Dragon Quest X is written entirely in Japanese. For those who are unable to understand the language this can prove daunting at first. A couple of third-party tools have been developed to assist players that cannot read Japanese to still get a general idea of what's going on. These tools are only relevant for the PC version of the game. The names of these programs are Ahkmon and DQXClarity. Each tool has evolved for different purposes and this guide hopes to inform you of what each program does, how to launch them properly, and what to expect.
This guide assumes you are already able to play Dragon Quest X.
Please remember that we are visitors here and to always be respectful. Please refrain from being disruptive in chats and comments. You do not need to hide being foreign, and it’s encouraged to try to make friends, though always put politeness first when you are interacting with other people.
Here are a list of things you’ll need during your setup and a brief description.
Click on the Tool names to jump to their page for setup. Read along further for the API Key.
A Valid Credit Card – Preferably one that belongs to you. Debit works, too, but not a prepaid one. It’s used by the Translation Service you’re about to sign up for to verify and validate that you are a real human. There’s a free option. You will not incur costs or fees unless you make the conscious choice to. If a credit card is impossible, you have but one option: Skip directly to “Ahkmon Desktop” .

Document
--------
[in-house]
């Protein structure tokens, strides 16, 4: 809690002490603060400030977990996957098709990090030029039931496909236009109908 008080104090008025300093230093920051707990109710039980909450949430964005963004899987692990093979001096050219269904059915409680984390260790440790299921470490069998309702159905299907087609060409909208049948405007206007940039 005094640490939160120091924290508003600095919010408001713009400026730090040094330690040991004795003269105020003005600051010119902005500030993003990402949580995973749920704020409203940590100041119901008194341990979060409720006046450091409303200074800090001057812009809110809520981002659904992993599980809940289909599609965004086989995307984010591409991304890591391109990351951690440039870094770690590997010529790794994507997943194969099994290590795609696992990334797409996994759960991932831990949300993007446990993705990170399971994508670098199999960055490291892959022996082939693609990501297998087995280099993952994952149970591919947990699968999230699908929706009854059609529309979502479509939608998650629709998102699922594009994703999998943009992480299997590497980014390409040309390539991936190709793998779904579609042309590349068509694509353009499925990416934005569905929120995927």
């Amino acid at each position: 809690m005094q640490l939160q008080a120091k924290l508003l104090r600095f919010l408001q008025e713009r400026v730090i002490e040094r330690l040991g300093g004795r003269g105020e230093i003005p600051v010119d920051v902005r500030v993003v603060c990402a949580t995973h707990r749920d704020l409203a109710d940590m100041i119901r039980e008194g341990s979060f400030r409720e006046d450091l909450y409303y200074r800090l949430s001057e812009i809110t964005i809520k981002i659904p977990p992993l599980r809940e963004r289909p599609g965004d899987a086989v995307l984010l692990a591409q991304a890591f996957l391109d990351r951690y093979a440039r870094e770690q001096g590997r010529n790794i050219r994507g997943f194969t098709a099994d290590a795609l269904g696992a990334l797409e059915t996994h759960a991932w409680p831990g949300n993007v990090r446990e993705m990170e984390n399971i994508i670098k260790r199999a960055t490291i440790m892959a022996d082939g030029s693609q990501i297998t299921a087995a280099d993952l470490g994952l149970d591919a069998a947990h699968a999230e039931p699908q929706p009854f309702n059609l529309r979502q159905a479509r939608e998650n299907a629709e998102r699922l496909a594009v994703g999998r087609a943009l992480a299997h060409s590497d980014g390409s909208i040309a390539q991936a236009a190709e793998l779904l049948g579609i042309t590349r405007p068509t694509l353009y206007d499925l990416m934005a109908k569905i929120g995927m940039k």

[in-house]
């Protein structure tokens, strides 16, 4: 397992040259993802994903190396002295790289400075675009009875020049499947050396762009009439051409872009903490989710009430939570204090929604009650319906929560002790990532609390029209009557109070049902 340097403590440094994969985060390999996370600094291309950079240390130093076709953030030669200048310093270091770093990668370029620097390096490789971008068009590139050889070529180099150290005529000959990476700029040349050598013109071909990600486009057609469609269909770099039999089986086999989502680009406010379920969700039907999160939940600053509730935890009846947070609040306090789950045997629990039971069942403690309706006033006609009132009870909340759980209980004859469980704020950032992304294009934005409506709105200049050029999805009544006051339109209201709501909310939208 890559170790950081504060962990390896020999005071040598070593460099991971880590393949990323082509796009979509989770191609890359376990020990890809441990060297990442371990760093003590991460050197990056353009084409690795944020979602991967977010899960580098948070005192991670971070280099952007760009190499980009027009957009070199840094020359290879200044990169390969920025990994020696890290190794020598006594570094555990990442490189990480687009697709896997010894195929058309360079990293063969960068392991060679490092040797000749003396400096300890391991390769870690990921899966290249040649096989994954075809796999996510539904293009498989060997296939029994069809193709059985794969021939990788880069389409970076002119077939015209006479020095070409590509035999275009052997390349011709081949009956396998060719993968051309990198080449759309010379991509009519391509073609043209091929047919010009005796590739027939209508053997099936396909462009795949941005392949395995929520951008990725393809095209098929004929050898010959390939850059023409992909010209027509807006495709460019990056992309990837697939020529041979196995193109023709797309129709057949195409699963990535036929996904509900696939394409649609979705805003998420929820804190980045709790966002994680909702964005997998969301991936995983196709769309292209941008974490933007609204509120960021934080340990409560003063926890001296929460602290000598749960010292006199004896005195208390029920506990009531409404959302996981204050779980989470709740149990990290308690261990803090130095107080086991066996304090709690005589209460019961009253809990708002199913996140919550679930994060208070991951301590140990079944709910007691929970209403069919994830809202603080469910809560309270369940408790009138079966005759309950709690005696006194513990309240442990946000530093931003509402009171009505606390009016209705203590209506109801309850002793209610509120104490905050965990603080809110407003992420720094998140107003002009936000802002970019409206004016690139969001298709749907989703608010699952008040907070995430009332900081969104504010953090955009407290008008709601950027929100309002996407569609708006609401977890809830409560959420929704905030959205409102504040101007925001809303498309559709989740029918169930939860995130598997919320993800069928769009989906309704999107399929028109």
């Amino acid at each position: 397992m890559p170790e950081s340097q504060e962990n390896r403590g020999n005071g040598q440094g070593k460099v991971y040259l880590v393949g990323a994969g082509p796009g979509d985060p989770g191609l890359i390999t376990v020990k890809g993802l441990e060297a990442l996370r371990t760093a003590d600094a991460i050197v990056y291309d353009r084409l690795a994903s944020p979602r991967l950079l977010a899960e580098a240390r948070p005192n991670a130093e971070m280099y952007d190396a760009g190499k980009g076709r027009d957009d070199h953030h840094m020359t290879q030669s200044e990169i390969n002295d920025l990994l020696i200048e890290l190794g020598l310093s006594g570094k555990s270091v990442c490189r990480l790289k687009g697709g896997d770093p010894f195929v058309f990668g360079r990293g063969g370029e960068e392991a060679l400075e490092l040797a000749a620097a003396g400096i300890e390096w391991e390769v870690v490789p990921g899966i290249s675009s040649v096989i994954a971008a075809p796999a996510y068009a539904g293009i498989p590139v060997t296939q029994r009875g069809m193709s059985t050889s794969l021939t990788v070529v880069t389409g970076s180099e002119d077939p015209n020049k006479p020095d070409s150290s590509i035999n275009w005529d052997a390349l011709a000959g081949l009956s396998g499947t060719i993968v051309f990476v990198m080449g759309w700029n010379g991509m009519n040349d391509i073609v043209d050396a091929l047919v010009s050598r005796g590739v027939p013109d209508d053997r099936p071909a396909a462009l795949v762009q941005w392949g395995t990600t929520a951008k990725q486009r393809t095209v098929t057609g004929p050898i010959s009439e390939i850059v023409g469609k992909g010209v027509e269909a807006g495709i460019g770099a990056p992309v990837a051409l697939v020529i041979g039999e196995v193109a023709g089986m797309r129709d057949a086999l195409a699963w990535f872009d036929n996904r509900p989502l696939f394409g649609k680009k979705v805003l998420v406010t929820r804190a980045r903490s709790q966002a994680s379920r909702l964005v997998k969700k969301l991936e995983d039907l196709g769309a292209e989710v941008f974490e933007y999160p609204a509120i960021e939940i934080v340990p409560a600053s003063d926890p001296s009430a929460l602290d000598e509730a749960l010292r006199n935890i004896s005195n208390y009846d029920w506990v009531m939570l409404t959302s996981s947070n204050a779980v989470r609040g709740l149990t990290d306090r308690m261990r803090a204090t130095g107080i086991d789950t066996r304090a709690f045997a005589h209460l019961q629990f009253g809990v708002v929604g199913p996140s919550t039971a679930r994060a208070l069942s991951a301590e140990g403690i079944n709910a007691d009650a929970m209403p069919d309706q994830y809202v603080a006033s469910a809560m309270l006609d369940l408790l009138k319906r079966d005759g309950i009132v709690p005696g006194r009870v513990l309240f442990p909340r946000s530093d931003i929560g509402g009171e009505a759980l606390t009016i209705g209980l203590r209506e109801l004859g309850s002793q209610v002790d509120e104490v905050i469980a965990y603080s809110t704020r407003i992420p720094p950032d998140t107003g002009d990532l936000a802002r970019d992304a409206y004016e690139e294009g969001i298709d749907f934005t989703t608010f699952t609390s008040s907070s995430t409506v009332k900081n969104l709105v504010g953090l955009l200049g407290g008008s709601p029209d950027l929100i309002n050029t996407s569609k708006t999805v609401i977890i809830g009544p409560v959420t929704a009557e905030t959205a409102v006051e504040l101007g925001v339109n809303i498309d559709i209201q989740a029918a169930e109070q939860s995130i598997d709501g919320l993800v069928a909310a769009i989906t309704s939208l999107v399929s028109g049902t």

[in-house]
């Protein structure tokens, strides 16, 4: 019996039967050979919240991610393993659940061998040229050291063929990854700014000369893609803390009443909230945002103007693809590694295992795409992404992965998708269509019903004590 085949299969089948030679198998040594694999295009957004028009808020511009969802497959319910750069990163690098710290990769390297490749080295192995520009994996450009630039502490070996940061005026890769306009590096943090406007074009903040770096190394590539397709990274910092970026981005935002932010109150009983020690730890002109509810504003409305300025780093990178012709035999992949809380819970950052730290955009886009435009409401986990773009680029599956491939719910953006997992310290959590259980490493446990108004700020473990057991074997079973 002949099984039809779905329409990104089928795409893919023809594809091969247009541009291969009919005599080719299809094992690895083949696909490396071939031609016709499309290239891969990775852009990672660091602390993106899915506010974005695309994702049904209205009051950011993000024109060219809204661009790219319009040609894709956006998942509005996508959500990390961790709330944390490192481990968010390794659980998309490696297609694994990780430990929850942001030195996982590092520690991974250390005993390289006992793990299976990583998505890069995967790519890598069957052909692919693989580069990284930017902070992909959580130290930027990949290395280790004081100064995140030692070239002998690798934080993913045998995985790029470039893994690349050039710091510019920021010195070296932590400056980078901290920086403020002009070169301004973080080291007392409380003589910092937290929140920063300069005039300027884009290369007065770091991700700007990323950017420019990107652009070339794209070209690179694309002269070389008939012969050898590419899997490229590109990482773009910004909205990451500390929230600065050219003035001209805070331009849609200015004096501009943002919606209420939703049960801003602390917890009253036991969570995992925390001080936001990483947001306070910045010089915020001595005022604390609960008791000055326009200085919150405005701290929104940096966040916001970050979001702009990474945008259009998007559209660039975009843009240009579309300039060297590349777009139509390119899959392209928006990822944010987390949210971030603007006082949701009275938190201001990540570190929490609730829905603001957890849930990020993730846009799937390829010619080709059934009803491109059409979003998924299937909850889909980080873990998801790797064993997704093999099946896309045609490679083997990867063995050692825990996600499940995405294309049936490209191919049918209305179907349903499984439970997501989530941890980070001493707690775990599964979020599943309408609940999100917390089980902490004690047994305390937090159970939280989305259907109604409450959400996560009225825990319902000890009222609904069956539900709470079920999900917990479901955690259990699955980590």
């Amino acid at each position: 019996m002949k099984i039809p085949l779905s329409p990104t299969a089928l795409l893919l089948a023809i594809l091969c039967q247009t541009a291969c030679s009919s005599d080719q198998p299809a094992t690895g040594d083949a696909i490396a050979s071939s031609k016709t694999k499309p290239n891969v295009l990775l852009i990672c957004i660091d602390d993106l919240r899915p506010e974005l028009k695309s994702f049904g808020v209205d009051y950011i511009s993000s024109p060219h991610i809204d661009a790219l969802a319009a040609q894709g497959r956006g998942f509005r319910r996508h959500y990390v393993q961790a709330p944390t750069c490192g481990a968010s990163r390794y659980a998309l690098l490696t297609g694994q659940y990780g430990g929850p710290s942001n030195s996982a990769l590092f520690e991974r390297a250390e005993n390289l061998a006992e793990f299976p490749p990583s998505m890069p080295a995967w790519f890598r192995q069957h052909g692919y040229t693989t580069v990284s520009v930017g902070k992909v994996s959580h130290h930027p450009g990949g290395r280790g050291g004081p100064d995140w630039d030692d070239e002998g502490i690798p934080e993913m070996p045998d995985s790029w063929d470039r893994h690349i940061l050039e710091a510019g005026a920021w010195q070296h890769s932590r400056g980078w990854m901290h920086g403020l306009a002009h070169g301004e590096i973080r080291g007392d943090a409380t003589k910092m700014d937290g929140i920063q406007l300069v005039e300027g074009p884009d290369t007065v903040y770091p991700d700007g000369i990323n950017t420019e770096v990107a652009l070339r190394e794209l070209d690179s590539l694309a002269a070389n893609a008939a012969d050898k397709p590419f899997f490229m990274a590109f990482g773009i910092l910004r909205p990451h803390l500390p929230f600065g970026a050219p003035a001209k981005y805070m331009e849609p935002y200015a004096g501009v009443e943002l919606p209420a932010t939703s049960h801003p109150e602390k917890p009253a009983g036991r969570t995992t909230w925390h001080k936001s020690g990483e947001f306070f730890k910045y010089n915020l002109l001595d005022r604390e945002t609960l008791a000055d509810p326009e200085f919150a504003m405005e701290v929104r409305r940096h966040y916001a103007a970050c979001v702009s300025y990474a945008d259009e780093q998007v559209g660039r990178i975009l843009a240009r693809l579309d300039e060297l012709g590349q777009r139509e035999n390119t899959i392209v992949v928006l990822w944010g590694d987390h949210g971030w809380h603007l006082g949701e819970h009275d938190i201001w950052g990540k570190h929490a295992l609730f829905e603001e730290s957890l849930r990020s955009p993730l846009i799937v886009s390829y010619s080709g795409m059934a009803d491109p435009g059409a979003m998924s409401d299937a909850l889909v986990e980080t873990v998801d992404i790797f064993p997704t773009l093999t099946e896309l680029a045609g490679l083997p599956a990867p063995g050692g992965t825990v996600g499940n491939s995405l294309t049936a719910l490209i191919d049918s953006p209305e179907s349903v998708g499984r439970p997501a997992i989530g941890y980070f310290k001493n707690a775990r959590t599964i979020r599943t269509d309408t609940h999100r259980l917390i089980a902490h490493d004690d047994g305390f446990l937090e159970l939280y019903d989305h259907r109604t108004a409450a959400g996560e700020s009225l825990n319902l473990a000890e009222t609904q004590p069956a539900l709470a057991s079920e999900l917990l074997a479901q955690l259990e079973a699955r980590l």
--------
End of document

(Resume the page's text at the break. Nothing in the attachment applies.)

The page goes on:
DQXClarity – “Clarity” directly translates UI elements of the game such as menus, nameplates, and cutscenes by itself, with the ability to translate text directly into the dialogue box when talking with NPC characters and Quest details.
Ahkmon – Ahkmon takes dialogue prompts from the game, sends it to the translation service, and then displays the translation into the overlay field. The overlay’s style is customizable and can be repositioned.
Send To Chat - A neat tool that can send Japanese to the chat log. Useful for completing quests that require phrases said in the "Nearby" chat.
An API Key – Clarity and Ahkmon rely on machine translation to show you letters you can understand. An API key is registered within the program to allow the translation to happen.
A Discord Account – You’ll want to join our Discord so that you can keep up with the latest releases.
API Keys are passwords for one program to talk to another. In our case, this key lets DQXClarity and Ahkmon talk to the translation service.
We can use either Google Translate or a company called DeepL. Pick only one. DeepL is recommended because of their superior quality compared to Google Translate.
DeepL is available only in the following countries: EU, UK, US, Canada, Japan, Switzerland, and Liechtenstein.
If you live elsewhere, you cannot use DeepL. You must use Google Translate.
Getting a DeepL API Key
Click on this hyperlink to visit DeepL’s website.
It should land you on a page that reads “DeepL Pro – fast, accurate, and secure translations” at the top.
If it does not, go to deepl.com and press the “Start free trial button”.
Scroll down on this page to the header “Find your perfect plan”.
Directly beneath these words are buttons labeled “For Individuals and teams” and “For Developers”.
Click “For Developers” to change the view.
Click the button labeled “Sign Up For Free”
Sign up for your account by keying in your email address and desired password.
You’ll need to key in your address and submit your bank card for validation.
Review the details, confirm, and you’re done with this step.
Log into your DeepL account and click the tab labeled “Account”
Scroll to the bottom. The “Authentication Key for DeepL API” is your API key.
Keep this page open until you get to the place where you can throw it in your translation tools.
Getting a Google Translate API Key
Click this hyperlink to arrive at the How To Create a Google Translate API Key page.
Shoutouts to the author for keeping the page up.
If this link is broken, please let the discord know in the wiki dev channel.